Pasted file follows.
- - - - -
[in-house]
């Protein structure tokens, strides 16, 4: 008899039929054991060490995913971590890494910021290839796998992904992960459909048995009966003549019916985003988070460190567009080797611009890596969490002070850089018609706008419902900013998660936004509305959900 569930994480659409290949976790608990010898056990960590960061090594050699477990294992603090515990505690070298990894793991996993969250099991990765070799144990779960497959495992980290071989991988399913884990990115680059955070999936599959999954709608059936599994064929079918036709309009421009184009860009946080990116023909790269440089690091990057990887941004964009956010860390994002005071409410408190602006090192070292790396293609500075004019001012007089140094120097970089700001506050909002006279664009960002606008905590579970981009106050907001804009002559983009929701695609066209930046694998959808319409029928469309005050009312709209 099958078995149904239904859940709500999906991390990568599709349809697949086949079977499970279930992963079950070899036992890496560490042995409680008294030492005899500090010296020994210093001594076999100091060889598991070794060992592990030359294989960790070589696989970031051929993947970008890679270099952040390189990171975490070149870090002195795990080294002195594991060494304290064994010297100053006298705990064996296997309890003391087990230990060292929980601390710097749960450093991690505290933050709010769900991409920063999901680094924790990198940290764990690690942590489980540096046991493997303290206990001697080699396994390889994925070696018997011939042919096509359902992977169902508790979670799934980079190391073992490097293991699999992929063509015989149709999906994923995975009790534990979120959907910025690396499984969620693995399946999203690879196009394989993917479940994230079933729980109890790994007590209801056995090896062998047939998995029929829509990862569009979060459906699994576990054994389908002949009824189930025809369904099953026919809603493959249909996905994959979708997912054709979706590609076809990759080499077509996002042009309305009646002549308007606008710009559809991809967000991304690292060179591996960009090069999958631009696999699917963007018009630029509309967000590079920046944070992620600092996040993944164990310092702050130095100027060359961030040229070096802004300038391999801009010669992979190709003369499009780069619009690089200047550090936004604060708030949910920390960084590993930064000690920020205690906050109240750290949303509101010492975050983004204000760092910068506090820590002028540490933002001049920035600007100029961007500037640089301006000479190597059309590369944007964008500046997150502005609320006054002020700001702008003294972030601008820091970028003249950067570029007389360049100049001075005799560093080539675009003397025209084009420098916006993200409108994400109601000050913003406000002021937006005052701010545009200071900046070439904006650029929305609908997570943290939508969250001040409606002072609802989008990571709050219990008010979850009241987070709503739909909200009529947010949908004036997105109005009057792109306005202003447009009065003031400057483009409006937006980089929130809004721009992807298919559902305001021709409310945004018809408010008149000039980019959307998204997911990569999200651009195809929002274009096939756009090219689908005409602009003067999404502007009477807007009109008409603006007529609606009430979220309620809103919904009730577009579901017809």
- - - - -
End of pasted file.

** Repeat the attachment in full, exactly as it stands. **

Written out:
[in-house]
């Protein structure tokens, strides 16, 4: 008899039929054991060490995913971590890494910021290839796998992904992960459909048995009966003549019916985003988070460190567009080797611009890596969490002070850089018609706008419902900013998660936004509305959900 569930994480659409290949976790608990010898056990960590960061090594050699477990294992603090515990505690070298990894793991996993969250099991990765070799144990779960497959495992980290071989991988399913884990990115680059955070999936599959999954709608059936599994064929079918036709309009421009184009860009946080990116023909790269440089690091990057990887941004964009956010860390994002005071409410408190602006090192070292790396293609500075004019001012007089140094120097970089700001506050909002006279664009960002606008905590579970981009106050907001804009002559983009929701695609066209930046694998959808319409029928469309005050009312709209 099958078995149904239904859940709500999906991390990568599709349809697949086949079977499970279930992963079950070899036992890496560490042995409680008294030492005899500090010296020994210093001594076999100091060889598991070794060992592990030359294989960790070589696989970031051929993947970008890679270099952040390189990171975490070149870090002195795990080294002195594991060494304290064994010297100053006298705990064996296997309890003391087990230990060292929980601390710097749960450093991690505290933050709010769900991409920063999901680094924790990198940290764990690690942590489980540096046991493997303290206990001697080699396994390889994925070696018997011939042919096509359902992977169902508790979670799934980079190391073992490097293991699999992929063509015989149709999906994923995975009790534990979120959907910025690396499984969620693995399946999203690879196009394989993917479940994230079933729980109890790994007590209801056995090896062998047939998995029929829509990862569009979060459906699994576990054994389908002949009824189930025809369904099953026919809603493959249909996905994959979708997912054709979706590609076809990759080499077509996002042009309305009646002549308007606008710009559809991809967000991304690292060179591996960009090069999958631009696999699917963007018009630029509309967000590079920046944070992620600092996040993944164990310092702050130095100027060359961030040229070096802004300038391999801009010669992979190709003369499009780069619009690089200047550090936004604060708030949910920390960084590993930064000690920020205690906050109240750290949303509101010492975050983004204000760092910068506090820590002028540490933002001049920035600007100029961007500037640089301006000479190597059309590369944007964008500046997150502005609320006054002020700001702008003294972030601008820091970028003249950067570029007389360049100049001075005799560093080539675009003397025209084009420098916006993200409108994400109601000050913003406000002021937006005052701010545009200071900046070439904006650029929305609908997570943290939508969250001040409606002072609802989008990571709050219990008010979850009241987070709503739909909200009529947010949908004036997105109005009057792109306005202003447009009065003031400057483009409006937006980089929130809004721009992807298919559902305001021709409310945004018809408010008149000039980019959307998204997911990569999200651009195809929002274009096939756009090219689908005409602009003067999404502007009477807007009109008409603006007529609606009430979220309620809103919904009730577009579901017809």